The officials recognized that Virunga is a critical economic driver for eastern DRC, and has the potential to spur further sustainable development in the region. Piebalgs and Labille noted, however, that the site's nature is particularly sensitive, and that oil production would be a major risk.
During their mission, the men met with representatives of civil society organizations who reported that threats have been made against some nearby residents who oppose oil exploitation in Africa's oldest national park.
Soco International PLC may start seismic tests in Virunga's Lake Edward as early as this month, and plans to limit access to fishermen during testing. An independent economic analysis of the park commissioned by WWF found that 50,000 people depend on the lake for jobs, food and freshwater.
In their statement, Piebalgs and Labille triggered an urgent call to action for all relevant authorities and company shareholders to do their utmost to ensure that Soco upholds corporate social responsibility standards and the provisions of international treaties, such as the UNESCO World Heritage Convention.
UNESCO maintains that oil exploitation is incompatible with World Heritage Status and has called for the cancellation of all Virunga oil permits. The UK foreign office and the EU, Belgian and German parliaments have previously voiced disapproval of Soco's exploration in Virunga.
TAKE ACTION NOW. TELL SOCO TO LEAVE VIRUNGA.
Reinventing Older Communities: Bridging Growth and Opportunity is a national community development conference hosted by the Federal Reserve Bank of Philadelphia that will be held Monday, May 12, to Wednesday, May 14, 2014, at the Loews Philadelphia Hotel.
The sixth biennial conference will examine how communities can promote economic growth in ways that benefit all residents. Hundreds of researchers, business and nonprofit leaders, community development practitioners, funders, and state and local government representatives are expected to attend the conference.
“We’re learning that the strongest communities and regions are those that create opportunities for all residents,” said Theresa Y. Singleton, vice president and Community Affairs officer at the Philadelphia Fed. “This year’s Reinventing Older Communities conference will explore how communities can pursue growth and development in ways that enhance the lives of people across socioeconomic levels.”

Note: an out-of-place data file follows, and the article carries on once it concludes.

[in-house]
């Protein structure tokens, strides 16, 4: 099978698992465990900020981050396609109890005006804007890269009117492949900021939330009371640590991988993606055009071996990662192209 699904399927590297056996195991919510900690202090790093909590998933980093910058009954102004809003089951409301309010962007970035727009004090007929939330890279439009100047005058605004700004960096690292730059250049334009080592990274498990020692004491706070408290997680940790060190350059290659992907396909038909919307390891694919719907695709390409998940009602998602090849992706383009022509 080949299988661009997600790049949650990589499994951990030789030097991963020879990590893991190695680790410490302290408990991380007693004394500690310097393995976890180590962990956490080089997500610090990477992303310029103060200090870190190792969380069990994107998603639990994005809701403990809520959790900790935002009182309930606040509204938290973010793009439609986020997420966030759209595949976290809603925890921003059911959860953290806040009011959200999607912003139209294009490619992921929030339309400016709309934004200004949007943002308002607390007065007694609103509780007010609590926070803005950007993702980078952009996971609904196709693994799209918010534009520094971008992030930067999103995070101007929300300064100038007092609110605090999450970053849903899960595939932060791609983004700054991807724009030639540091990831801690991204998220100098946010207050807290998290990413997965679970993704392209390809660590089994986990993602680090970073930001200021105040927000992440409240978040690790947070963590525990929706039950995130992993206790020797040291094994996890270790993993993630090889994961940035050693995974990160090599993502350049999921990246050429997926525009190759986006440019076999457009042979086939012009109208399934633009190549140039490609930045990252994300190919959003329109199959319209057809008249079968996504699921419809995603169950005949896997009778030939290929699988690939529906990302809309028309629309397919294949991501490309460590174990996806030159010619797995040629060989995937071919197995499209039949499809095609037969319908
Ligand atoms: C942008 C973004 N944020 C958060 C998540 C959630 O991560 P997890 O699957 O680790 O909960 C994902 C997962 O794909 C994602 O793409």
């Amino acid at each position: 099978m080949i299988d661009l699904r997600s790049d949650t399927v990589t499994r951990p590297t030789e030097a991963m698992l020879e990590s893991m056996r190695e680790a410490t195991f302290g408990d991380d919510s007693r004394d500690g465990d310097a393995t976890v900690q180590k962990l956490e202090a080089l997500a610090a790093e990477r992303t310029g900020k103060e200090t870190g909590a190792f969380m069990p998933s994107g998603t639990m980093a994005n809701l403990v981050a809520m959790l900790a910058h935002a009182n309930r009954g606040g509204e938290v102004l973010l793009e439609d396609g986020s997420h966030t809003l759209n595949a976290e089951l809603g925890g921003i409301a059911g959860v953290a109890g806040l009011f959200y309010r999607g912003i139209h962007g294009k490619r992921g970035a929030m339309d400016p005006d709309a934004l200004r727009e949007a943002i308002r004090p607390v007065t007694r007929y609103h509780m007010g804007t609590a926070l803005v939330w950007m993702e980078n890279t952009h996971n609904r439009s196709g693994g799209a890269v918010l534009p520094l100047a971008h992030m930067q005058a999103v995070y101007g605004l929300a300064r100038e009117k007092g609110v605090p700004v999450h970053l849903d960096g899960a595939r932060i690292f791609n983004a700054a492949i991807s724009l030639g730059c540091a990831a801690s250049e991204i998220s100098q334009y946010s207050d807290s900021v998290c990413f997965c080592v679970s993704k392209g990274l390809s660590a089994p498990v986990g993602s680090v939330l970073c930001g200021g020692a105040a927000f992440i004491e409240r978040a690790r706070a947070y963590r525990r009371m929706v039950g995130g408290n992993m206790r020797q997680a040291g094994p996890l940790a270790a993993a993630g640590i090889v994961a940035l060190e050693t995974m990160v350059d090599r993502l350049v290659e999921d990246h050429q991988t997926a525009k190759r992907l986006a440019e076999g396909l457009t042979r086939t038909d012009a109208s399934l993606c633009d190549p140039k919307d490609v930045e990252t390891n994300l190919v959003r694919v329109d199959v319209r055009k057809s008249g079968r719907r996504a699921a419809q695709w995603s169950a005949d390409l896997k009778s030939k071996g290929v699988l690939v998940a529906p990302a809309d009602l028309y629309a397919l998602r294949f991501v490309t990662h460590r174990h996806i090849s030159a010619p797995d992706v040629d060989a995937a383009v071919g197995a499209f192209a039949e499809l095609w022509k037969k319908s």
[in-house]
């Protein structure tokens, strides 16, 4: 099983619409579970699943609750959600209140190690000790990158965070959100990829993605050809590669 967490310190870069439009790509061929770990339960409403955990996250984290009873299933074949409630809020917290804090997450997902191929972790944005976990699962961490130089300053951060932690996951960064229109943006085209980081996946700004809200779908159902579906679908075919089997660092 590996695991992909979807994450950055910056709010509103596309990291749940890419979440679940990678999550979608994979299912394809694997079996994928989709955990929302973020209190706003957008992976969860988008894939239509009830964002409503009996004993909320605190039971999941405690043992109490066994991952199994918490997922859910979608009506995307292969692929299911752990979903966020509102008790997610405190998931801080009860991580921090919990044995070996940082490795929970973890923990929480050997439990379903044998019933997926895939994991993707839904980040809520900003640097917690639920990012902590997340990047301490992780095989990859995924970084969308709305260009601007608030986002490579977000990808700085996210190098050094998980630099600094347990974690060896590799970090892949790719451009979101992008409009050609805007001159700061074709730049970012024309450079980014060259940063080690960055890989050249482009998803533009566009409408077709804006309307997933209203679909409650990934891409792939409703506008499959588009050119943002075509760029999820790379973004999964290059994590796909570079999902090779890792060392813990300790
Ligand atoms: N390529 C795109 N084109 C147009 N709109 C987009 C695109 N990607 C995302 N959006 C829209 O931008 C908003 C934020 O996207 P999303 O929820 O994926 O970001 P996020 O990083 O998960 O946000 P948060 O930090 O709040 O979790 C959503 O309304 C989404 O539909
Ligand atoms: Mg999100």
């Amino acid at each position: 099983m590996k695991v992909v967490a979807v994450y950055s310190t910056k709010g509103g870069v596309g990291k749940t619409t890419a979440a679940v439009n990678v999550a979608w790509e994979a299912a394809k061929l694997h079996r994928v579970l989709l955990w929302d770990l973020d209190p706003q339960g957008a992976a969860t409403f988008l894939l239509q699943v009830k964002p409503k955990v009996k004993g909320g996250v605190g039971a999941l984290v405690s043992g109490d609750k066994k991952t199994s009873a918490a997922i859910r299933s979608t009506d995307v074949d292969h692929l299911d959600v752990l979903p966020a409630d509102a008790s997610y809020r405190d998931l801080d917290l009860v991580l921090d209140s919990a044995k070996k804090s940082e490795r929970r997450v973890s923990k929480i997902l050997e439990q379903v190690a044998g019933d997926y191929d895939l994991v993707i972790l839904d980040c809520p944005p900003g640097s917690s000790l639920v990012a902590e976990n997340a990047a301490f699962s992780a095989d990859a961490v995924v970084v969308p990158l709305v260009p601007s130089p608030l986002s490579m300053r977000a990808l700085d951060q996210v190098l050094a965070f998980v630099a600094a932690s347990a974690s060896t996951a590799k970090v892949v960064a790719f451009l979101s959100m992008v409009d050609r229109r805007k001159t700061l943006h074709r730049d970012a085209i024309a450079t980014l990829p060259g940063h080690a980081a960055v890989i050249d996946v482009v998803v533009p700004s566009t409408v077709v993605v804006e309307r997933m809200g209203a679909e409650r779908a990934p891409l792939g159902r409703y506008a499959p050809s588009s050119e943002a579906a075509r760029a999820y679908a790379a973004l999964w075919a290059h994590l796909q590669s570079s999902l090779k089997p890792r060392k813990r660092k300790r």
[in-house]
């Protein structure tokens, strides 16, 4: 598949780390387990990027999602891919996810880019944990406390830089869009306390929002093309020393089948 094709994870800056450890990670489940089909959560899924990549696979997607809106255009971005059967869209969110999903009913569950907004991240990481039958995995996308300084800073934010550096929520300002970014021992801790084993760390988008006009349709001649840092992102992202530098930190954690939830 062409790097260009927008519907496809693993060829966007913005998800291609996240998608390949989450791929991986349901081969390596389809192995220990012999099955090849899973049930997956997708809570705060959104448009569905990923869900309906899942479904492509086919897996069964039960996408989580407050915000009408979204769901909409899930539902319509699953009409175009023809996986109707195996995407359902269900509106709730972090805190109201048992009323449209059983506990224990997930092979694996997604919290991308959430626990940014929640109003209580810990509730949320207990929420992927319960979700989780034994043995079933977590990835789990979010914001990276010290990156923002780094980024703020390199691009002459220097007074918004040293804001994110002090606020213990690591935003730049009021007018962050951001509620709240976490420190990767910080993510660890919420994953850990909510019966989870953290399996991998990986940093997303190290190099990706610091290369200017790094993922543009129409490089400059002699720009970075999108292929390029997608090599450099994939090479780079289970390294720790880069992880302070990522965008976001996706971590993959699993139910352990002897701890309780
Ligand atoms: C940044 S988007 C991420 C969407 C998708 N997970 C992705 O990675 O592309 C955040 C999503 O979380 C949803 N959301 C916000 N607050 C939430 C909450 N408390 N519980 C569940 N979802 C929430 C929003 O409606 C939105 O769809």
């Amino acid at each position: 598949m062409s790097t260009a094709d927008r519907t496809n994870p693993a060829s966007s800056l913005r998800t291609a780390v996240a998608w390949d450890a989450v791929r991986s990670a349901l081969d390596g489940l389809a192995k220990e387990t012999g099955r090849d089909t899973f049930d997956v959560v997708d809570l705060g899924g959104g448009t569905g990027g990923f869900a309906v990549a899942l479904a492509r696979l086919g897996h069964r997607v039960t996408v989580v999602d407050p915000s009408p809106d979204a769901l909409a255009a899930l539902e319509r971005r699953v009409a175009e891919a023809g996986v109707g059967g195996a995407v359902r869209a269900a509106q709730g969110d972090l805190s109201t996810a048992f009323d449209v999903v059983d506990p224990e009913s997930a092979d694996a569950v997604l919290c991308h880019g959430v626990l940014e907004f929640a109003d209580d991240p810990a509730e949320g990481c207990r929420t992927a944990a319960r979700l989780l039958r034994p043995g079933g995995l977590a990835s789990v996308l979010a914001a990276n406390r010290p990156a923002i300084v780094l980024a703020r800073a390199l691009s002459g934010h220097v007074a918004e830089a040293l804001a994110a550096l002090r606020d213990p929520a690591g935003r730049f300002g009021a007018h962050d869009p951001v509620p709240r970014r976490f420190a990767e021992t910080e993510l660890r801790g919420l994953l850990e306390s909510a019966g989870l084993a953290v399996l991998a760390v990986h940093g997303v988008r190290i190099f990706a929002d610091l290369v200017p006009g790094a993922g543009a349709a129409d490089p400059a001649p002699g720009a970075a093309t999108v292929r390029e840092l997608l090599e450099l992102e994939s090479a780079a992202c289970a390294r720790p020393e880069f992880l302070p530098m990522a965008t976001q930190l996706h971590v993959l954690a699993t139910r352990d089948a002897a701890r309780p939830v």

Speakers at the conference will include Raj Chetty, William Henry Bloomberg Professor of Economics, Harvard University; Angela Glover Blackwell, founder and CEO of PolicyLink; Manuel Pastor, Director of the Program for Environmental and Regional Equity, University of Southern California; and more.
Topics will include:
- How entrepreneurs are reinventing cities
- Changing demographics and the impact on America’s urban renewal
- Connecting hard-to-serve populations and jobs
- Exporting cities in the global economy
- Sustainable and green practices that benefit low-income communities
- Innovative plans that prepare communities for natural disasters …and much more.
Communities flourish when businesses, nonprofits, and governments meet and exchange ideas. Register today to be a part of this conversation.
GreenBiz Group is bringing their annual GreenBiz Forum series to Pheonix, AZ, February 18-20, as part of the Sustainability Solutions Festival and is offering CSRwire members a special discount.
GreenBiz Forum 2014 brings together an unprecedented partnership between GreenBiz Group, The Sustainability Consortium, and the Global Institute of Sustainability at ASU to give attendees an unparalleled in-depth look at the key challenges and opportunities facing sustainable business today.
Framed by the seventh annual edition State of Green Business report, the high-wattage stage presentations, workshops, and networking opportunities will make the 2014 GreenBiz Forum an unforgettable event.
This year’s theme is “Getting Further Faster,” reflecting the need to accelerate progress beyond the incremental. Among the key themes will be: Risk and Materiality, Big Data Meets the Supply Chain, the New Corporate Energy Manager, Zero Waste, Net-Positive Buildings, and Integrated Reporting.
Featured speakers include:
- Richard Mattison, CEO, Trucost
- Aron Cramer, President & CEO, BSR
- Tod Arbogast, VP, Sustainability & Corporate Responsibility, Avon Products, Inc.
- Peter Bakker, President, WBCSD
- Francesca DeBiase, VP, Worldwide Supply Chain, McDonald's Corporation
- Aida Greenbury, Managing Director of Sustainability & Stakeholder Engagement, Asia Pulp & Paper
- Adam Lowry, Co-founder and Chief Greenskeeper, Method